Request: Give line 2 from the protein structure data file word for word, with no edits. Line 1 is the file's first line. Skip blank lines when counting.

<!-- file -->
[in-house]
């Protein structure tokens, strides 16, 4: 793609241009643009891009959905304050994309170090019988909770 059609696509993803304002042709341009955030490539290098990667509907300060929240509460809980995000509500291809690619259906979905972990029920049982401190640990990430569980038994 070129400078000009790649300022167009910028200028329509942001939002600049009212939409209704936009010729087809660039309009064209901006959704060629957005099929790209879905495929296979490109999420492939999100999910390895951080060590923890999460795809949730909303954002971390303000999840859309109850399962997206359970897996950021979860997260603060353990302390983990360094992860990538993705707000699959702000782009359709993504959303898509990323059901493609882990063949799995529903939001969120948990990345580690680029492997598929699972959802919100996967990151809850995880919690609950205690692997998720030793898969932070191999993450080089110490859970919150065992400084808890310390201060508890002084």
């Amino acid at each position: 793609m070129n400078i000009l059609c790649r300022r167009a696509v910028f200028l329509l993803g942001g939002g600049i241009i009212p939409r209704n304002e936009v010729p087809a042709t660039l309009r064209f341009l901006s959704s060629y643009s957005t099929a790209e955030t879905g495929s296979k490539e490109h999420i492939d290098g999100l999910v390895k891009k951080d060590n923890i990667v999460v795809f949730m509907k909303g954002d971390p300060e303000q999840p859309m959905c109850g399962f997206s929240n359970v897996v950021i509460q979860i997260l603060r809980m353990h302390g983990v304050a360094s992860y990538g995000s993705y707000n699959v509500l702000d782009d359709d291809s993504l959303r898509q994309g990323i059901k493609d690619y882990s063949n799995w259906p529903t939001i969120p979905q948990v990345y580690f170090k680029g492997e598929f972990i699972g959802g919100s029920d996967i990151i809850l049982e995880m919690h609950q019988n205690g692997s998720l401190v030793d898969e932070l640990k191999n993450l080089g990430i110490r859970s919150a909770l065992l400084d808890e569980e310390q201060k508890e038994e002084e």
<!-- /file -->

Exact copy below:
């Protein structure tokens, strides 16, 4: 793609241009643009891009959905304050994309170090019988909770 059609696509993803304002042709341009955030490539290098990667509907300060929240509460809980995000509500291809690619259906979905972990029920049982401190640990990430569980038994 070129400078000009790649300022167009910028200028329509942001939002600049009212939409209704936009010729087809660039309009064209901006959704060629957005099929790209879905495929296979490109999420492939999100999910390895951080060590923890999460795809949730909303954002971390303000999840859309109850399962997206359970897996950021979860997260603060353990302390983990360094992860990538993705707000699959702000782009359709993504959303898509990323059901493609882990063949799995529903939001969120948990990345580690680029492997598929699972959802919100996967990151809850995880919690609950205690692997998720030793898969932070191999993450080089110490859970919150065992400084808890310390201060508890002084």